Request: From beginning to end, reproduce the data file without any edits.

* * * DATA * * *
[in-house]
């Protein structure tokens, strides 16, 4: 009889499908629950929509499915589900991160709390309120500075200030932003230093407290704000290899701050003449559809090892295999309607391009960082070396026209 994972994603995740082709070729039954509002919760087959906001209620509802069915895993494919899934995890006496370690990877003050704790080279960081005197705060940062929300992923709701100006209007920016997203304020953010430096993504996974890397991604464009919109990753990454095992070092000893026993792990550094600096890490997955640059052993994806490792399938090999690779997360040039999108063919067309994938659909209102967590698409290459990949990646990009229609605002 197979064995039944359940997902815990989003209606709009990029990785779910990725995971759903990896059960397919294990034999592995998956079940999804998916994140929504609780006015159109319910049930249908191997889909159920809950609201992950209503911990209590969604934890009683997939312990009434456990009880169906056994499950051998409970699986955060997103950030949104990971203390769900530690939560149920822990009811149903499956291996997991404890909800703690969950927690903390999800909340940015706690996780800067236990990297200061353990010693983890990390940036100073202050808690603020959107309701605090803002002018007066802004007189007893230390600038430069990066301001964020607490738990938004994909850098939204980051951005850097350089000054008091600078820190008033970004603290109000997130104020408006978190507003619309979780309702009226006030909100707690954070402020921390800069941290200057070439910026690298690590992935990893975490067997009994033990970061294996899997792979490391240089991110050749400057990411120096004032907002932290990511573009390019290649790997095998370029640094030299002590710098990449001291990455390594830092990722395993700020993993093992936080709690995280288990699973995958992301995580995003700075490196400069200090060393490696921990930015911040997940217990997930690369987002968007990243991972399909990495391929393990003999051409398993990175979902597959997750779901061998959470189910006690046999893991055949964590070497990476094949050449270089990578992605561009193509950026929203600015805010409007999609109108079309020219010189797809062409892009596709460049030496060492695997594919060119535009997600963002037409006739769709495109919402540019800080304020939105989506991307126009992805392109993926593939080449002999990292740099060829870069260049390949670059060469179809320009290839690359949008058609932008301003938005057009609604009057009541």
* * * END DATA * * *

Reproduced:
[in-house]
């Protein structure tokens, strides 16, 4: 009889499908629950929509499915589900991160709390309120500075200030932003230093407290704000290899701050003449559809090892295999309607391009960082070396026209 994972994603995740082709070729039954509002919760087959906001209620509802069915895993494919899934995890006496370690990877003050704790080279960081005197705060940062929300992923709701100006209007920016997203304020953010430096993504996974890397991604464009919109990753990454095992070092000893026993792990550094600096890490997955640059052993994806490792399938090999690779997360040039999108063919067309994938659909209102967590698409290459990949990646990009229609605002 197979064995039944359940997902815990989003209606709009990029990785779910990725995971759903990896059960397919294990034999592995998956079940999804998916994140929504609780006015159109319910049930249908191997889909159920809950609201992950209503911990209590969604934890009683997939312990009434456990009880169906056994499950051998409970699986955060997103950030949104990971203390769900530690939560149920822990009811149903499956291996997991404890909800703690969950927690903390999800909340940015706690996780800067236990990297200061353990010693983890990390940036100073202050808690603020959107309701605090803002002018007066802004007189007893230390600038430069990066301001964020607490738990938004994909850098939204980051951005850097350089000054008091600078820190008033970004603290109000997130104020408006978190507003619309979780309702009226006030909100707690954070402020921390800069941290200057070439910026690298690590992935990893975490067997009994033990970061294996899997792979490391240089991110050749400057990411120096004032907002932290990511573009390019290649790997095998370029640094030299002590710098990449001291990455390594830092990722395993700020993993093992936080709690995280288990699973995958992301995580995003700075490196400069200090060393490696921990930015911040997940217990997930690369987002968007990243991972399909990495391929393990003999051409398993990175979902597959997750779901061998959470189910006690046999893991055949964590070497990476094949050449270089990578992605561009193509950026929203600015805010409007999609109108079309020219010189797809062409892009596709460049030496060492695997594919060119535009997600963002037409006739769709495109919402540019800080304020939105989506991307126009992805392109993926593939080449002999990292740099060829870069260049390949670059060469179809320009290839690359949008058609932008301003938005057009609604009057009541």